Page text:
By Bill Conine
During the first decade of the American occupation of the Ryukyu Islands, the English speaking population listened to the familiar sounds of local Armed Forces Radio, part of the Far East Network [FEN]. By mid-1955, a civilian radio station was in advanced stages of planning, and in this uniquely frank letter to New Zealand radio enthusiast Merv Branks, the man behind KSBK explains his plans.
I’m so busy I meet myself coming back from work every day. I’ve toiled 16 to 20 hours a day, seven days a week, for the past three weeks, getting ready for KSBK, starting September 1, 880kc, 500w, 0530 to 2400 daily, except on Sat. when we’ll continue to 0130.
As I may have told you, the operators are not tycoons, so I’m doing ten jobs: planning, correspondence, sales, programs, program directing, production, writing, announcing, etc. I have no help yet and won’t engage any until the last week in Aug.
I’ll get KSBK on the air for less than $900, and the budget for Sept. is only $1,980, so it’s a really rough go. However, the bright side is that KSBK was much needed here. I’ve sold over $2,600 a month in billing from opening day. We have excellent business headed this way from the U.S. Sales are only limited by my personal capacity.
No stranger to the Orient I. Frankly, I’m empire-building. While a Gov’t employee, I have my own private arrangement with the owners, 10% of stock is in escrow. In three to five years, if I can get gross billing on both stations and our planned TV setup, to about $50,000 a year, I’ll switch allegiance and become sole U.S. representative for the whole works.
Also in the organization stage is an advertising agency [a coverup for a house agency], with silk-screening, screen slides, photo-offset poster printing and neon signs.
I think the day will come when Okinawa will be declared a free port like Hong Kong, then the business potential here will have no ceiling. I haven’t met one other person on the island who knows the least about advertising.
I’m even helping the newspaper sell in order to achieve peace with them, so we can travel in the same direction instead of spinning our wheels against each other’s efforts.
It’s terribly interesting, but a terrible amount of work. You’ll probably hear about our HIGH SCHOOL DAY promotion. I’m turning KSBK over to the American high school for one day.
Out of the ‘mess’, I’ll pick several youthful announcers, writers, musicians etc. at part time salaries for part time jobs. I can get 50% more work hours for 50% of adult worker cost that way.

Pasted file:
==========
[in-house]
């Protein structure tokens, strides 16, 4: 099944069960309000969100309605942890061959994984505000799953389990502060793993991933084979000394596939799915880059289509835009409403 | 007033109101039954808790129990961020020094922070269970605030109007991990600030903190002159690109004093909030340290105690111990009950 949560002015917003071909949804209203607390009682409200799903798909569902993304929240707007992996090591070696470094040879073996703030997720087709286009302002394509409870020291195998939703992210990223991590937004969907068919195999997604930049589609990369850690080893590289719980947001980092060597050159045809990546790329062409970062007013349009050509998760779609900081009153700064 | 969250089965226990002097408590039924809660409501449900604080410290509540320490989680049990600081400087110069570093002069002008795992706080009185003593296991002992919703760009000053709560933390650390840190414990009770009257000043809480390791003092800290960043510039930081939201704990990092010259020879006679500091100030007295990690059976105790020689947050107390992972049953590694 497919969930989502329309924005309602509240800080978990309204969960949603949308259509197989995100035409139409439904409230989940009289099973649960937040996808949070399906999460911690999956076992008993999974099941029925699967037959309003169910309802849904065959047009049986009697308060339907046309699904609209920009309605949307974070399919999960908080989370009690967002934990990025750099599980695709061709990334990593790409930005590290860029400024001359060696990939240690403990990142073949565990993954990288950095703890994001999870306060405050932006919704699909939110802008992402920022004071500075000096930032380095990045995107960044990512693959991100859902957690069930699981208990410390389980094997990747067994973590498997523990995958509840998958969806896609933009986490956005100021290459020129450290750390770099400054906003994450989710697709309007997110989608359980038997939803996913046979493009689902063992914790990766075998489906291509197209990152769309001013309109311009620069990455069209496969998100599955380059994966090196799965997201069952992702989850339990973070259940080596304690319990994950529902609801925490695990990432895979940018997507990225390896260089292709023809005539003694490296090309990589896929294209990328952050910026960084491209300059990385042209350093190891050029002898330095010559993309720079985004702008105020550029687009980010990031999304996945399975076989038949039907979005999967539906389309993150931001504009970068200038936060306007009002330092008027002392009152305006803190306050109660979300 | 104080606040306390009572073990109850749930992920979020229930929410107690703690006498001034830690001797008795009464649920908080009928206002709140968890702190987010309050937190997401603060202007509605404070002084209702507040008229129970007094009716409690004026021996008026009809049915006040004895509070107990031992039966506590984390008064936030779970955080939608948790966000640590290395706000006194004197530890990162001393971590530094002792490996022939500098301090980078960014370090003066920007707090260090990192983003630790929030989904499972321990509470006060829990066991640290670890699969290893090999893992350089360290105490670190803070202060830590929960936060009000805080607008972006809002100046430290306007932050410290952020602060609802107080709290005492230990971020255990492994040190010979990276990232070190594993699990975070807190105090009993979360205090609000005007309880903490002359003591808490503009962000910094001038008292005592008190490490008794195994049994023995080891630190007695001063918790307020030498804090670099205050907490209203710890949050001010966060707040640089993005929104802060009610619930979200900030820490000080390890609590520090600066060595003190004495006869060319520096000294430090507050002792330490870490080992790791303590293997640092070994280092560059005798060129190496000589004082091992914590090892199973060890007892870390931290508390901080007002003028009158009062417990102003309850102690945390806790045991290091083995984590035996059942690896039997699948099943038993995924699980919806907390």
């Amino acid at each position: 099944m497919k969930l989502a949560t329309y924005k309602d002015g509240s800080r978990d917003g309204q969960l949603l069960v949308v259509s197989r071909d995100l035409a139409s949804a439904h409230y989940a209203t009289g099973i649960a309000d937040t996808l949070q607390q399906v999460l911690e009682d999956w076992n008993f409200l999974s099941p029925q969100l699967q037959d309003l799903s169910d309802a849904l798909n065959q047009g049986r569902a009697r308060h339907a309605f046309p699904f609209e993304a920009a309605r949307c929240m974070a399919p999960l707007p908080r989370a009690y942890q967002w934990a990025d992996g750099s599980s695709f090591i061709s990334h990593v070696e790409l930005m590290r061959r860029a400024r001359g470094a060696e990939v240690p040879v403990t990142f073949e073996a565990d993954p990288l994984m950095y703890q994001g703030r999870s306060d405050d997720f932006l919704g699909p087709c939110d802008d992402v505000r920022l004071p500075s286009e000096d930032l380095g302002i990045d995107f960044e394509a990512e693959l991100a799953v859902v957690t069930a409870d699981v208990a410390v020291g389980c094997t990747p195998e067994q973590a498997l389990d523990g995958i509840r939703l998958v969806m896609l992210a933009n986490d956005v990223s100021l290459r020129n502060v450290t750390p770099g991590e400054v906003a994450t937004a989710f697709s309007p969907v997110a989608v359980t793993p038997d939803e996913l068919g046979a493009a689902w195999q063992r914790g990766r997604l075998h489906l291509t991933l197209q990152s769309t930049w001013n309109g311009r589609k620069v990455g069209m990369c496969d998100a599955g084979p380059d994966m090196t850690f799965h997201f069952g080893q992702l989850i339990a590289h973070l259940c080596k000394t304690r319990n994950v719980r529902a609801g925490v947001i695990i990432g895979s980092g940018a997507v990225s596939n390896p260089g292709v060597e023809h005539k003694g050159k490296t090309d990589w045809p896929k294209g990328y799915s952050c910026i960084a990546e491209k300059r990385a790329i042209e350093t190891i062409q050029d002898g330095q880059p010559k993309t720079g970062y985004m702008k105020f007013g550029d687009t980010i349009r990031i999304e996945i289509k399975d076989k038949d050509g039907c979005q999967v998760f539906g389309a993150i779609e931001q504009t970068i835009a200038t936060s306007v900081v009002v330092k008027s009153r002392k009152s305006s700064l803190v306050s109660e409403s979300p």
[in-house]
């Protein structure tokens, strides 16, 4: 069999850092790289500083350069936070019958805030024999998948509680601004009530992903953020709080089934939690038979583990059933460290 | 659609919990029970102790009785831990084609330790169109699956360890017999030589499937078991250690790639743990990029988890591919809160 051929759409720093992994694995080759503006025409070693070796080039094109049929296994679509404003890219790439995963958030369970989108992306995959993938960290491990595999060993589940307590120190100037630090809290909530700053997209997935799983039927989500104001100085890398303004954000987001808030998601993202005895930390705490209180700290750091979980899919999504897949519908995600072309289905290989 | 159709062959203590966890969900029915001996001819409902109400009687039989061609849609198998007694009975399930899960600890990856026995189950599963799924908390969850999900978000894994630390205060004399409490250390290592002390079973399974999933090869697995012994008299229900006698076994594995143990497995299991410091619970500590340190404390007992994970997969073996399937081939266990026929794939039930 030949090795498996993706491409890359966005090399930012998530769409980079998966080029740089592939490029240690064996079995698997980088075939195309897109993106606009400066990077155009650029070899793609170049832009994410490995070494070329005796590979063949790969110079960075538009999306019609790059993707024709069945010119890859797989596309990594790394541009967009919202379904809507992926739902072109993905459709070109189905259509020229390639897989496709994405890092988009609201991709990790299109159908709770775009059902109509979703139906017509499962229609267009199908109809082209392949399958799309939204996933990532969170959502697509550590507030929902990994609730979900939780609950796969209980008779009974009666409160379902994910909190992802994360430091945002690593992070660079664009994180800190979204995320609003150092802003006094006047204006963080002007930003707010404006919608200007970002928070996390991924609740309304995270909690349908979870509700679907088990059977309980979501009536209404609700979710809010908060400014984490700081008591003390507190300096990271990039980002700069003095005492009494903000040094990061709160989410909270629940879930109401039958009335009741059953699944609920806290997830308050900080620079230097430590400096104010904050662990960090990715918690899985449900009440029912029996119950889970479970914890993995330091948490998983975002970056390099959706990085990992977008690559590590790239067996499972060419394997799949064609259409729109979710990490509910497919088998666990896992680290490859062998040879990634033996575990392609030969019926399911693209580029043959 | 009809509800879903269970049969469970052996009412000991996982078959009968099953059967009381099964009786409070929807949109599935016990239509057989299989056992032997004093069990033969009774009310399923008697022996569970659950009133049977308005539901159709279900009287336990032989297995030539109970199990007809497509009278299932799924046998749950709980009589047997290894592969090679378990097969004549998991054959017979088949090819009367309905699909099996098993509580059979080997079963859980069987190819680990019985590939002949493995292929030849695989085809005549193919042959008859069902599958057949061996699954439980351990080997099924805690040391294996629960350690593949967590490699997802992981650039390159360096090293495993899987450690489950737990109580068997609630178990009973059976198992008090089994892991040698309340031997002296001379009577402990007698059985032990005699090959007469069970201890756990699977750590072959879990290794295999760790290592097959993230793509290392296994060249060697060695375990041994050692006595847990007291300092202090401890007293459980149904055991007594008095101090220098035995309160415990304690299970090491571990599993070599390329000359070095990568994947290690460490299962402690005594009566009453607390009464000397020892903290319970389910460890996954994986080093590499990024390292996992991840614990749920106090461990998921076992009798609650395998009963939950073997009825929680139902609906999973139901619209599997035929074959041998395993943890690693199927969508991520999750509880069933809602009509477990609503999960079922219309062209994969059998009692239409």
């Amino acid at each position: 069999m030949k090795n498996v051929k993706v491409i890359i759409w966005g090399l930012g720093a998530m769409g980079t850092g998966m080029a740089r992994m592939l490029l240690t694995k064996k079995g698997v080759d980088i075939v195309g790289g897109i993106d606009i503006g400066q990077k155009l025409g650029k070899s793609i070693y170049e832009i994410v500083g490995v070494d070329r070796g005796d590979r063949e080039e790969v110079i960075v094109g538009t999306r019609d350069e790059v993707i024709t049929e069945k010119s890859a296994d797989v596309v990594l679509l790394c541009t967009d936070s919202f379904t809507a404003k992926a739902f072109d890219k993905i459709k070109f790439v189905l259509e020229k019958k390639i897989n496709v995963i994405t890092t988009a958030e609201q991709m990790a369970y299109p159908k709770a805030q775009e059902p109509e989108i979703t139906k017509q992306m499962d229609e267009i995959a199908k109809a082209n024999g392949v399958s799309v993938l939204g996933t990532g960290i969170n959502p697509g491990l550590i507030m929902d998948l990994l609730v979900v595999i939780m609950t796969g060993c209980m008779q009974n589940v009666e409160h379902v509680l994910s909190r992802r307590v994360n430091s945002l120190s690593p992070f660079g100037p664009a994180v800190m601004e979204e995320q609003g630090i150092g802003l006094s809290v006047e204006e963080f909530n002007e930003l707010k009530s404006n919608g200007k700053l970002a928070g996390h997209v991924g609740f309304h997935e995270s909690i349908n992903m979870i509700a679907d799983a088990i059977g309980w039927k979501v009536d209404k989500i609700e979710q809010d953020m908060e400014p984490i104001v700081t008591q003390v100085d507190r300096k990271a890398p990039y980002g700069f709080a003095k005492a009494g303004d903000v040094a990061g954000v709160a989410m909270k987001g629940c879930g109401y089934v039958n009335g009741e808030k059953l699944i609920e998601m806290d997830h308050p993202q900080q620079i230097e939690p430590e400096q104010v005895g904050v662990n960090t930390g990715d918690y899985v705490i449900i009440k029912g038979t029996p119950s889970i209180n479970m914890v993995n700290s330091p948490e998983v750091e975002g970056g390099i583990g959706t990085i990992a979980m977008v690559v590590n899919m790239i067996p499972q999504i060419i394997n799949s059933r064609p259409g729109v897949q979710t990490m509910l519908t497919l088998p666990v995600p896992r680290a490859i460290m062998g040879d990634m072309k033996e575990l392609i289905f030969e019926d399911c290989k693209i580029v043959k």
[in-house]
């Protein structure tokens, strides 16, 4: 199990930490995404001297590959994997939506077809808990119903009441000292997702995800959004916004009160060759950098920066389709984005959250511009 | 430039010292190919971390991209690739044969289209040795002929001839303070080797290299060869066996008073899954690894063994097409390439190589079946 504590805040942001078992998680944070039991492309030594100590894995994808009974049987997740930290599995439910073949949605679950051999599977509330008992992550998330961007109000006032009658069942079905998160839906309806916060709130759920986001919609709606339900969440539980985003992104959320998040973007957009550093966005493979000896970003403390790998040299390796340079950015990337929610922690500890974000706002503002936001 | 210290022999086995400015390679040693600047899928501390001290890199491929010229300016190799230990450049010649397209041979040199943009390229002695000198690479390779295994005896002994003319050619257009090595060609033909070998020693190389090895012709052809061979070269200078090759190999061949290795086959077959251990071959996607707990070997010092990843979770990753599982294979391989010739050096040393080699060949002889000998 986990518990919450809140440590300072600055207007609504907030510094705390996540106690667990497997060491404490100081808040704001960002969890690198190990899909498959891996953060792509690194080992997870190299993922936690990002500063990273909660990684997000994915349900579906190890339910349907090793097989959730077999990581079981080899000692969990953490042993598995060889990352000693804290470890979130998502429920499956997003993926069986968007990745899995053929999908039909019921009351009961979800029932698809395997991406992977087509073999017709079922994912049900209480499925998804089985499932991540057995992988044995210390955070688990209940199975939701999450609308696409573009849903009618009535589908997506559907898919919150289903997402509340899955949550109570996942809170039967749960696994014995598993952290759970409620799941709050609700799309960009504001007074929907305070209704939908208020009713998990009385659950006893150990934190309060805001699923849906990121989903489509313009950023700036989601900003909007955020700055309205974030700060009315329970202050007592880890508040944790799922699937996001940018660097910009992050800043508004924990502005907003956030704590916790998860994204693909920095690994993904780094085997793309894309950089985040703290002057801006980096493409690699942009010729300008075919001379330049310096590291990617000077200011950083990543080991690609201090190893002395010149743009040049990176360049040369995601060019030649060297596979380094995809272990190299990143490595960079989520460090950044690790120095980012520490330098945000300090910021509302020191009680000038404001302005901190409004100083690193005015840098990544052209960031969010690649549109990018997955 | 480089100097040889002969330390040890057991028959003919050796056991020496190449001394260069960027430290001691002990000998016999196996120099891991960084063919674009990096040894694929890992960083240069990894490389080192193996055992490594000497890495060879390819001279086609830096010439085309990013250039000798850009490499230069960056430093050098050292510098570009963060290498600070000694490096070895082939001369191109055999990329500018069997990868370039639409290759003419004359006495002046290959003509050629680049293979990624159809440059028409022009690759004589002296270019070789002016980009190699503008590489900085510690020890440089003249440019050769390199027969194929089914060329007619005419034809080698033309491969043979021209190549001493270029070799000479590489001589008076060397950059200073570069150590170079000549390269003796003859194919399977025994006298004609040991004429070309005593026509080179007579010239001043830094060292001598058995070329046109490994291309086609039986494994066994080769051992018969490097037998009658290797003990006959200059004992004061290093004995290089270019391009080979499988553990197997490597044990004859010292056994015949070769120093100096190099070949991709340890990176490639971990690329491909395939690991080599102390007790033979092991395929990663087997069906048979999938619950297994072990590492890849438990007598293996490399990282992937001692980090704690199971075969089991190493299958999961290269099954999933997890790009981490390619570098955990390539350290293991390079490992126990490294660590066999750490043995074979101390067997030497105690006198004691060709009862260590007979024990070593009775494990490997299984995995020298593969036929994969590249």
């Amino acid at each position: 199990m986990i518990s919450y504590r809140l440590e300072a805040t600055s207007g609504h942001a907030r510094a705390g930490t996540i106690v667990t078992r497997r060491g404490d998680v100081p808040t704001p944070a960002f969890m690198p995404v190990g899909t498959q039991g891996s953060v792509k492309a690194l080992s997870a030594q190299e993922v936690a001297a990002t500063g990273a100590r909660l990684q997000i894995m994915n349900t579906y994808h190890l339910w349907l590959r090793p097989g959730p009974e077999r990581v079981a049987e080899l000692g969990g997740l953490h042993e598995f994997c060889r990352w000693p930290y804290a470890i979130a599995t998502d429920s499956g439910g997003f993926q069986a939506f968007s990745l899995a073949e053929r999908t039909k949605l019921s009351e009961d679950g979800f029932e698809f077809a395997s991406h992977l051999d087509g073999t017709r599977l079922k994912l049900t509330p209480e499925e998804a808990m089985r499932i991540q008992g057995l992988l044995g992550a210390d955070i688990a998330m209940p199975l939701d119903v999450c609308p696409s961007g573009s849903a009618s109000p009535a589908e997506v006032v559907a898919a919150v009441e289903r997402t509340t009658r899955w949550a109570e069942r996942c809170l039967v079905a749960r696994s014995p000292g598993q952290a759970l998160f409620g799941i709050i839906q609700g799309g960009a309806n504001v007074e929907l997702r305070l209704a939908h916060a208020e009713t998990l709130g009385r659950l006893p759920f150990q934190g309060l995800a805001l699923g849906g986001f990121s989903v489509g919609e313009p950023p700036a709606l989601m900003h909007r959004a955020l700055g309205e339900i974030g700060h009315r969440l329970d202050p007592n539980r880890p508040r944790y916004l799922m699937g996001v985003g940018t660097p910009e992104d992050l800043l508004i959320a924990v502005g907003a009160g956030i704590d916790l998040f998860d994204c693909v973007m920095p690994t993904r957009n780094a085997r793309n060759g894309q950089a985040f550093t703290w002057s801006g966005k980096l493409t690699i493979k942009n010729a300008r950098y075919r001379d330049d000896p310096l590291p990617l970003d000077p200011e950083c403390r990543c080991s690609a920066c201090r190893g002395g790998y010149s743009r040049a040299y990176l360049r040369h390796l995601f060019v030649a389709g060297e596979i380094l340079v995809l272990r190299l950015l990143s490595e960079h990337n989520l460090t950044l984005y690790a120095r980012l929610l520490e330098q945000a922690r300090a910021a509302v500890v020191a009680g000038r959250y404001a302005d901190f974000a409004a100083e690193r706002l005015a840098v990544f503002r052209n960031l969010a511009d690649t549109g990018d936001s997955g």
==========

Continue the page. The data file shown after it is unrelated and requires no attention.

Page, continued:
A later teenage radio employee of KSBK was Art Bell, now a nationally known broadcaster for his ‘Coast to Coast AM’ radio show heard on many radio stations across the USA.
At one time, Art made the Guinness Book of Records with a 116 hour and 15 minute radio marathon from KSBK.
Thus, we’ll be able to leave our U.S. revenue on deposit against TV equipment purchases. TV is planned for one year, but maybe I can make it in less. My energy is the only limitation and I always feel wonderful when I’m working hard.
Once we’re rolling, I’ll have more time to send you the material you want. Right now, two sample scripts, three presentation letters and two late sales calls are waiting – also my taping for the evening show. Write again. Your letters are wonderfully interesting. Maybe we’ll see each other sometime.
I have an ambition to sail a Chinese Junk through the South Seas to America one day. You’ll be on the sailing list.
Bill Conine was born in Oklahoma in 1919. His radio background covered the USA and Asia: 1937-1939, announcer, KTUL, Tulsa, Okla; KFPW, Fort Smith, Ark; KGGM, Albuquerque, N.M.; 1939-1941, program director, KOME, Tulsa; KOCY, Oklahoma City, WMBH, Joplin, Mo.; 1941-1943, announced-produced KSFO, San Francisco and shortwave KWID; writer, KJBS, later sales, same city.
Army draftee to 1946, discharged in Shanghai. Operated own station, XMHA, until Mar.1947, closed by Chinese Govt. PRO for General Chennault’s airline to mid’48; general manager Philippine Broadcasting Company, tri-station network, Manila, 48 to 50; 50 to 52, Chinese program producer, Radio Free Asia, recalled to active Army duty. After Korea, here, discharge, and my present job.
At the time of writing [August 11 1955] Bill was employed as Chief, Radio Branch, USCAR-CI&E, based in Naha, Okinawa, Ryukyu Islands [Japan]. Original letter © Merv Branks Collection, Radio Heritage Foundation